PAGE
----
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Platform Security Processor

The AMD Platform Security Processor (PSP) is a 32-bit embedded ARM core running proprietary firmware which forms the basis of the hardware root of trust for AMD processors since 2013.

Since 2017, AGESA updates have made it possible to disable the PSP,[1] but implementation of this is dependent on motherboard vendors.

A talk (All you ever wanted to know about the AMD Platform Security Processor and were afraid to emulate...) was given at Black Hat 2020 about emulating the PSP:

It gives an overview of its role in the boot process, address spaces, and various approaches to emulation that were tried. Their code is available at the PSPReverse repository.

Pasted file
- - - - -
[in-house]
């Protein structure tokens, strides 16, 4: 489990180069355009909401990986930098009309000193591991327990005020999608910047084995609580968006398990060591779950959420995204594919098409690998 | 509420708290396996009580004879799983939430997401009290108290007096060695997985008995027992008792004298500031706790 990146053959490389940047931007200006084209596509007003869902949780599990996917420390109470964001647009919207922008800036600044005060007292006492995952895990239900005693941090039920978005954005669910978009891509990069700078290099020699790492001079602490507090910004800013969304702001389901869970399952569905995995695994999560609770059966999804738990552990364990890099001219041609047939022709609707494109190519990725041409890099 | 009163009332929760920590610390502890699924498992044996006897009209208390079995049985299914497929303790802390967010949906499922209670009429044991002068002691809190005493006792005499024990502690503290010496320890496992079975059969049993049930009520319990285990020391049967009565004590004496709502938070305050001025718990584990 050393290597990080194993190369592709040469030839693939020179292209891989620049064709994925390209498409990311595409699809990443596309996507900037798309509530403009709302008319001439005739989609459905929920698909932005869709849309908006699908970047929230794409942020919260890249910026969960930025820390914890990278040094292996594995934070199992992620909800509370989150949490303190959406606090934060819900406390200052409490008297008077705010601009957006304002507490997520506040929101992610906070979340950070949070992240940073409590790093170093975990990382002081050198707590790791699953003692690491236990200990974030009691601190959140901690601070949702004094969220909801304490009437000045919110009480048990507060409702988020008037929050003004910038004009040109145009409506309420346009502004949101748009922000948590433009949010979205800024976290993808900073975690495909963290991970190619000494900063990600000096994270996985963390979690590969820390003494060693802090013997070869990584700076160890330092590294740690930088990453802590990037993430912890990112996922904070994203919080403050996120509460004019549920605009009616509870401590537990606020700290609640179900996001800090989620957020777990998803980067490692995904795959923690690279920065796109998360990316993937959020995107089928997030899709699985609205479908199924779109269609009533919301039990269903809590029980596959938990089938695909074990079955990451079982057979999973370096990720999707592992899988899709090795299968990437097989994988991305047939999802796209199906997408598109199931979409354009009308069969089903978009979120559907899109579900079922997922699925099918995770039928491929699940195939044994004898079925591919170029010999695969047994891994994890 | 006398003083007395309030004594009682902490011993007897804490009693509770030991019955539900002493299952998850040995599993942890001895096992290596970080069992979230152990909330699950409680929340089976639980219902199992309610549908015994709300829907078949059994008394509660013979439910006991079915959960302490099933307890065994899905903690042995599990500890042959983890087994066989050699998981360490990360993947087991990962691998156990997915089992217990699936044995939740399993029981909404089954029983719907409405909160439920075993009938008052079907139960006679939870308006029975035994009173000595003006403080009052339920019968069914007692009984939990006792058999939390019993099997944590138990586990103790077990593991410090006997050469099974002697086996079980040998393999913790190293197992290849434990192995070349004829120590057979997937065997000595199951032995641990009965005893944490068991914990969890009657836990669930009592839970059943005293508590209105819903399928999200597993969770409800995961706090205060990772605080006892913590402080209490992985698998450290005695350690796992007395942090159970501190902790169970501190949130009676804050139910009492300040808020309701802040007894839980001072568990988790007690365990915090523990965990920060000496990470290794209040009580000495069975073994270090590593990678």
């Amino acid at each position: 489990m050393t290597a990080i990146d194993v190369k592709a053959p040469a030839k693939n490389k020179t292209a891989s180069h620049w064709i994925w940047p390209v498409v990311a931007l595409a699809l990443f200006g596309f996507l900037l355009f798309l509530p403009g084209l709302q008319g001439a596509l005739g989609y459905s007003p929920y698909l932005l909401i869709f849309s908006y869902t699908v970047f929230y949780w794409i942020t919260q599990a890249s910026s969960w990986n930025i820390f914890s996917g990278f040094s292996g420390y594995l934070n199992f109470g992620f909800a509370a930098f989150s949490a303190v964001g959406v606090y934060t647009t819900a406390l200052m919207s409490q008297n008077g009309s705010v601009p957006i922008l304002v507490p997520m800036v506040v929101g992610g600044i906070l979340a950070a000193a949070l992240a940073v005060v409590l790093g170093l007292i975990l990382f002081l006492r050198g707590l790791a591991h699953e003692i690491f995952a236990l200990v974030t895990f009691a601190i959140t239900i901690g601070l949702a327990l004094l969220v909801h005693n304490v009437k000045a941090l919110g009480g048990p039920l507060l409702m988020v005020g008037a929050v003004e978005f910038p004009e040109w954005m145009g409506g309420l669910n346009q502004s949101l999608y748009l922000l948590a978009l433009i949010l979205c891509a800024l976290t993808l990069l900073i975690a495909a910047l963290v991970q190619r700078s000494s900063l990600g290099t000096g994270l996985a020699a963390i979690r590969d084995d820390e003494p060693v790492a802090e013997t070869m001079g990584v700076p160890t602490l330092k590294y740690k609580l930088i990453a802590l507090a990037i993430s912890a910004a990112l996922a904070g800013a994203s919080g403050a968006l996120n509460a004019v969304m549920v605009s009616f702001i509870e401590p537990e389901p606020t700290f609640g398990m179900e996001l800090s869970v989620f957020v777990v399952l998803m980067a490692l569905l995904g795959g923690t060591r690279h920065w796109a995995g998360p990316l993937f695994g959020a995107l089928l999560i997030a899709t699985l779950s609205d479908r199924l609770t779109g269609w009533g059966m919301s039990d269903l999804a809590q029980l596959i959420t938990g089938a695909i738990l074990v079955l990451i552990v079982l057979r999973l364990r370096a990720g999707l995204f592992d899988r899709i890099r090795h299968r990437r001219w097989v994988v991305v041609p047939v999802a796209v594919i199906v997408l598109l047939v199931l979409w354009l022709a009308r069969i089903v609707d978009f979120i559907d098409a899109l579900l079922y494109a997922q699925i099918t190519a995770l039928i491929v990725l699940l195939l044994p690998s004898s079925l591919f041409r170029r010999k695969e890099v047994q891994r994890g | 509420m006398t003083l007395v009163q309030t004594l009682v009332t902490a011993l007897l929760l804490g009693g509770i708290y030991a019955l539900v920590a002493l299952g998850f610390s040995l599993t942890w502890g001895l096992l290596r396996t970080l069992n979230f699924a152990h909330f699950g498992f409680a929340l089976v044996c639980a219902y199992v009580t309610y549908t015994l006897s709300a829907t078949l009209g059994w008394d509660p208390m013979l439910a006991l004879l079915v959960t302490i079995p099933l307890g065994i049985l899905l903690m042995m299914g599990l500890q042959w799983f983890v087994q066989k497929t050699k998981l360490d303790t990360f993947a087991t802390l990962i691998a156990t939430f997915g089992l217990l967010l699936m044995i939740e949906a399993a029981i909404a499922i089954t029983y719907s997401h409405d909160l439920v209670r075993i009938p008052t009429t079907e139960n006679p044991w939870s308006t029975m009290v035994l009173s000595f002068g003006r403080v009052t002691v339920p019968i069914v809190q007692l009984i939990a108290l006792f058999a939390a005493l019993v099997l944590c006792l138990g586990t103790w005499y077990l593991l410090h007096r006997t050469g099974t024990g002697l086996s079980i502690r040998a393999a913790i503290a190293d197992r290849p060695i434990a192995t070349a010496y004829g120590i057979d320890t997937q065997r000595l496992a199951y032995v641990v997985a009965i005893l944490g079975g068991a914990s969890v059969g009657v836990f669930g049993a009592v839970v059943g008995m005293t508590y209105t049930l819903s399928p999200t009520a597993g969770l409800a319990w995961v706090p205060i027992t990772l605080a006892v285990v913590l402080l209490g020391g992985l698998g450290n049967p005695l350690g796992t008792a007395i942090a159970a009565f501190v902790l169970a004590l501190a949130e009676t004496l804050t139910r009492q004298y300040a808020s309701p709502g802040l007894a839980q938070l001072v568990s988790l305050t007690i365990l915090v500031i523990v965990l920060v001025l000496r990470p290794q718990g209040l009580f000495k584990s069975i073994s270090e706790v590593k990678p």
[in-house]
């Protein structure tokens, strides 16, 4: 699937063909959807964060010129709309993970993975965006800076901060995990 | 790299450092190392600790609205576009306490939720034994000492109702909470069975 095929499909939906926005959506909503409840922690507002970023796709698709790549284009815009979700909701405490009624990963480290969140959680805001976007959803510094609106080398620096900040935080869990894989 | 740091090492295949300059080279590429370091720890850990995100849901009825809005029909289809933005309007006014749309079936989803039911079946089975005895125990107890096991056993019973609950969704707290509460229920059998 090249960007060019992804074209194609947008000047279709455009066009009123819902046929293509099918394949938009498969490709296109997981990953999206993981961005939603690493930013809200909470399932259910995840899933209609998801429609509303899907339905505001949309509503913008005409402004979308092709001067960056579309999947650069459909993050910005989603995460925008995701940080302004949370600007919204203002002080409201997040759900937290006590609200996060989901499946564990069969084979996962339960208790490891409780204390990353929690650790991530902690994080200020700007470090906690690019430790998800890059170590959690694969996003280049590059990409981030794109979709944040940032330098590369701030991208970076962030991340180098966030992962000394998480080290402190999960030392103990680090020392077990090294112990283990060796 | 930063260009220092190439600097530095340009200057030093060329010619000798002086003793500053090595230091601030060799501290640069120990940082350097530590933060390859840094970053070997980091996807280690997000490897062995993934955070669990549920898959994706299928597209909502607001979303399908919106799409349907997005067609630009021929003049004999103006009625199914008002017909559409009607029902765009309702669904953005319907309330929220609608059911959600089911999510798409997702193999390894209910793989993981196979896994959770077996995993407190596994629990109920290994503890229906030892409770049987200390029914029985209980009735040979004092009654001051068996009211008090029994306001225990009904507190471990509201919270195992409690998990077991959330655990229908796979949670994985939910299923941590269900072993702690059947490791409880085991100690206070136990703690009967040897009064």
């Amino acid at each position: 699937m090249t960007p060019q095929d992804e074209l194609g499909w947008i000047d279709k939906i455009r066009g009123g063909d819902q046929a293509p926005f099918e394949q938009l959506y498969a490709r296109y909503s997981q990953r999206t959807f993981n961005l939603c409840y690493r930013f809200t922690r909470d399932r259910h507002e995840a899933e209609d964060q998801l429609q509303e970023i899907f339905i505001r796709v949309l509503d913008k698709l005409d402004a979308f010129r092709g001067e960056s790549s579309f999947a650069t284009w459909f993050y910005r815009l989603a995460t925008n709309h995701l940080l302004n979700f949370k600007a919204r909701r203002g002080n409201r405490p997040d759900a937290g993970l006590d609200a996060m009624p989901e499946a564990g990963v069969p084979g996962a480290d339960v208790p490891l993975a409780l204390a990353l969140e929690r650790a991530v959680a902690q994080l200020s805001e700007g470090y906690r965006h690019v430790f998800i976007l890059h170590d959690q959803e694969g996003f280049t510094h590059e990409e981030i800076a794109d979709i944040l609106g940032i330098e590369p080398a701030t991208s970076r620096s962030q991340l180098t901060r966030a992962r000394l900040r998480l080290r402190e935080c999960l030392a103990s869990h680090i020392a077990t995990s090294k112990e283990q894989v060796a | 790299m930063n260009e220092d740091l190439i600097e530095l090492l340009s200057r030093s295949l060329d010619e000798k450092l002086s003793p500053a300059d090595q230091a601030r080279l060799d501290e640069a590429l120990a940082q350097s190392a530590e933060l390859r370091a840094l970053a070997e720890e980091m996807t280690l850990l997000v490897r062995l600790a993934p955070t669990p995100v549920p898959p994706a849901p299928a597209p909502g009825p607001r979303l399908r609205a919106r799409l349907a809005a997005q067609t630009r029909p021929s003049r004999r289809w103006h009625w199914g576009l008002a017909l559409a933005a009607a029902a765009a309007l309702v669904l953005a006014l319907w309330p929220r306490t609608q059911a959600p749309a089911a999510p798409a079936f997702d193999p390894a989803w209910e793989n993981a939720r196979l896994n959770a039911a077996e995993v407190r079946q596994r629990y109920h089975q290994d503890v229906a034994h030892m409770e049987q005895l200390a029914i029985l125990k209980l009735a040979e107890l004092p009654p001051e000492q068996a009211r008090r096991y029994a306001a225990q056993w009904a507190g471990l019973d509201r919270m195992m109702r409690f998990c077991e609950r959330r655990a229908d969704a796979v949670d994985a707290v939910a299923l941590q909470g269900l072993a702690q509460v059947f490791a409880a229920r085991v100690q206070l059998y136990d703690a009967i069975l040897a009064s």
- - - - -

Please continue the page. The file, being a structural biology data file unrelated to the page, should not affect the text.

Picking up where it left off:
fTPM remote code execution

In 2018, a stack-based overflow was discovered that could allow remote code execution using a specially-crafted endorsement key. According to the disclosure at the time, "As far as we know, general exploit mitigation technologies (stack cookies, NX stack, ASLR) are not implemented in the PSP environment."[2]

Voltage glitching attack

Since 2021, a voltage glitching attack[3][4] against Secure Encrypted Virtualization on Zen 3 and earlier processors enables execution of custom payloads and derivation of valid endorsement keys for any firmware version. This can be used to unlock otherwise paywalled features on Tesla vehicles.[5] While the initial hardware attack requires physical access, key extraction can later be done remotely.[6]

See also

External resources